At Key Stage 3 there is more detail. Pupils build on their previous knowledge and develop their vocal and/or instrumental fluency, accuracy and expressiveness. In composing, they develop musical ideas by drawing on a range of musical structures, styles, genres and traditions. They will listen with increasing discrimination and develop a deep understanding of the music that they perform and listen to, and its history. Throughout the document, there is reference to ‘great musicians and composers’, the musical canon and the history of music. It is left to teachers to interpret what this might mean.
Regarding, assessment and reporting, level descriptors will no longer apply, but there are attainment targets for the end of each Key Stage. These state simply that pupils are expected to know, apply and understand what has been specified in the relevant programme of study.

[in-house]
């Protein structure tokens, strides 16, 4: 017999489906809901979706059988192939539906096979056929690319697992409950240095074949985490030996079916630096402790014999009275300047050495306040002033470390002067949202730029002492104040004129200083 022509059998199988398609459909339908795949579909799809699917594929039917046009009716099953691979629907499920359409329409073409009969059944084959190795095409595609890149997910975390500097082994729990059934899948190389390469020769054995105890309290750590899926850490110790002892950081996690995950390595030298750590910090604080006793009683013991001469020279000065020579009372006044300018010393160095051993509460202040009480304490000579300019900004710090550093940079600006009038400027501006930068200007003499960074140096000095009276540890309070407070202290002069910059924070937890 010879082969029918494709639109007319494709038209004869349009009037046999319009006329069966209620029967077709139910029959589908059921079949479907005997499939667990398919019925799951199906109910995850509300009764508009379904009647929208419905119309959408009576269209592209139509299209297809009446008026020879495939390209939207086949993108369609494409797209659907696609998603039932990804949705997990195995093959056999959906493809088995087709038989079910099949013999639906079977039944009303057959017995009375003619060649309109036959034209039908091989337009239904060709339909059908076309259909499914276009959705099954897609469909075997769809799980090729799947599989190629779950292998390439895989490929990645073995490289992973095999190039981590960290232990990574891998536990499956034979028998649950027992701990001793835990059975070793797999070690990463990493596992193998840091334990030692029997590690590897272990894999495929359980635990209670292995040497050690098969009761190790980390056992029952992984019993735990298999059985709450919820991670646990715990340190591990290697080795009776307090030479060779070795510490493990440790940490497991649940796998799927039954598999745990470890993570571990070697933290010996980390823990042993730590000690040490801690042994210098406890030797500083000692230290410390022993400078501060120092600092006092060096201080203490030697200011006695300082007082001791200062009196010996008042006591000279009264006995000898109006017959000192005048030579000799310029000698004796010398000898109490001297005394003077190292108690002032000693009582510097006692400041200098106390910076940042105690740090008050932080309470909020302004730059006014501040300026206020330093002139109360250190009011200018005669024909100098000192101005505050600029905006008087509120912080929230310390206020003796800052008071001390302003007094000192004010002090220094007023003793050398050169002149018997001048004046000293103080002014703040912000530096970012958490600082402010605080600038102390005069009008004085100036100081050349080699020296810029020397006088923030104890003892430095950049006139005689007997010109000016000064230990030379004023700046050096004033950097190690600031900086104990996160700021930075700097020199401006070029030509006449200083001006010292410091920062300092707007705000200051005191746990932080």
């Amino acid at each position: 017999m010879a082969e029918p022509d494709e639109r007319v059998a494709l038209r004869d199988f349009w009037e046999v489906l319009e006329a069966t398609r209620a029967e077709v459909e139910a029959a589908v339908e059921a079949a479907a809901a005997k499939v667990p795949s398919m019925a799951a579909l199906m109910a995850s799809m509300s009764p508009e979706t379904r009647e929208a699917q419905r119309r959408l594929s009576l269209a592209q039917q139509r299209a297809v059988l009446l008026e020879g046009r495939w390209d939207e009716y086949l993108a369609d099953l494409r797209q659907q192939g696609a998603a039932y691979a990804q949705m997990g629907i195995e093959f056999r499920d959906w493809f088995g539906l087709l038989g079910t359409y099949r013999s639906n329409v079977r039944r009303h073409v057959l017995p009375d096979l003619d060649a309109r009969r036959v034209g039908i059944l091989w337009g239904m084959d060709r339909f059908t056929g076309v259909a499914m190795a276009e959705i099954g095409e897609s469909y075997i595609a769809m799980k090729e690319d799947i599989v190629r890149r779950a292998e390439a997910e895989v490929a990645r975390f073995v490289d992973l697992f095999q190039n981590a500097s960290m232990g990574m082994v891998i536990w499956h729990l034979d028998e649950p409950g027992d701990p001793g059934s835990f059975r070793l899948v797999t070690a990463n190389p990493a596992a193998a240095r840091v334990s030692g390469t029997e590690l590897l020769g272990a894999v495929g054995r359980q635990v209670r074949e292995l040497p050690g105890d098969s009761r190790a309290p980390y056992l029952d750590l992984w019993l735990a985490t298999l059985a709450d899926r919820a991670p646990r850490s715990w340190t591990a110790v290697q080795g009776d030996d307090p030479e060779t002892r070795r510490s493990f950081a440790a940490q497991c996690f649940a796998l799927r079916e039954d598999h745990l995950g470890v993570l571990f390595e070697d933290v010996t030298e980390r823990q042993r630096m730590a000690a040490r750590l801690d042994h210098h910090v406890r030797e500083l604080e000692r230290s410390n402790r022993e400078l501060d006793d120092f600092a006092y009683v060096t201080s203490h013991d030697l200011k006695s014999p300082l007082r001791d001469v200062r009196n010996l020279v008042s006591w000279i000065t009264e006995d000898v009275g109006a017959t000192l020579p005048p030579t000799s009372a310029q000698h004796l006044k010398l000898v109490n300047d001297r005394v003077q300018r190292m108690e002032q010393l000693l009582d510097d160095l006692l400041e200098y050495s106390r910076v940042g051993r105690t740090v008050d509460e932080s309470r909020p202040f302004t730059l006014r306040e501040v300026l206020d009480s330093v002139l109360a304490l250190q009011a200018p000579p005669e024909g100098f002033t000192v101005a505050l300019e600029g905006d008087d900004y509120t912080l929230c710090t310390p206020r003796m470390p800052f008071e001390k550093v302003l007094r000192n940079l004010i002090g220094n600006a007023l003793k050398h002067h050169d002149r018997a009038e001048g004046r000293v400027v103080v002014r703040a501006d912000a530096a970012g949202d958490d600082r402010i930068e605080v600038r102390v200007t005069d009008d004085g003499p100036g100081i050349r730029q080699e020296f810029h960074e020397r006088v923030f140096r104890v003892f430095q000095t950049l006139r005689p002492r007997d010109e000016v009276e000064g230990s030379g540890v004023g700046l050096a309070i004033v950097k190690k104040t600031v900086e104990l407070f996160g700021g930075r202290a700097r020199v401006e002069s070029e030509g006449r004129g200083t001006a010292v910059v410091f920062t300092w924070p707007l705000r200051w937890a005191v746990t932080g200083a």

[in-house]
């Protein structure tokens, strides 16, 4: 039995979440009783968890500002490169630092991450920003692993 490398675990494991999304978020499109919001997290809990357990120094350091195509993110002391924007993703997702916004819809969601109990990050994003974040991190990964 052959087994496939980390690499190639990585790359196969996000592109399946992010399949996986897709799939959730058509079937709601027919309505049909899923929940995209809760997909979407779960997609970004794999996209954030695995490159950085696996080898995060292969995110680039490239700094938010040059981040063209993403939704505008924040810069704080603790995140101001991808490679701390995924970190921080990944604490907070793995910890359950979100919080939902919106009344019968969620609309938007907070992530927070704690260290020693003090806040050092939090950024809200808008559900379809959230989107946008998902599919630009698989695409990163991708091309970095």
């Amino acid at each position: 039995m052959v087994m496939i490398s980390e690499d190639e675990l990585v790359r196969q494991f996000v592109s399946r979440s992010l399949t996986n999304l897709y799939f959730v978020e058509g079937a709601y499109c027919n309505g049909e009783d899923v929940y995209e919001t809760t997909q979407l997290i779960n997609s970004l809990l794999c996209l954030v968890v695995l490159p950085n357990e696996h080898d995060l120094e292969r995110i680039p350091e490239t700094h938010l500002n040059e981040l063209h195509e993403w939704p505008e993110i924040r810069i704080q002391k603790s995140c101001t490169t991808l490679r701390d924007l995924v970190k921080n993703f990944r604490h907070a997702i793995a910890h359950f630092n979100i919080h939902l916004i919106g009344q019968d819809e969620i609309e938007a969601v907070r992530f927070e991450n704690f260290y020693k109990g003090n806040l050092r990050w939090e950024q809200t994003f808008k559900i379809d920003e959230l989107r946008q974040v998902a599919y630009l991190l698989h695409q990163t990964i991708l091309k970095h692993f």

The rationale given for this stripped-down curriculum model is twofold. One is to give more autonomy to the teacher, where it is recognised that the National Curriculum provides an outline of core knowledge around which teachers can develop exciting and stimulating lessons. The other is to try to provide a document which parents can easily understand, in the hope that they will become more engaged and involved with their children’s education.
Responses to this consultation are invited, using the forms and guidance which can be found at http://www.education.gov.uk/a00221262/reform-national-curriculum. The closing date for these responses is 16 April and there is the expectation that the new National Curriculum will be implemented in September 2014.
Gove performs dramatic U-turn on EBacc
7 February 2013, Christopher Walters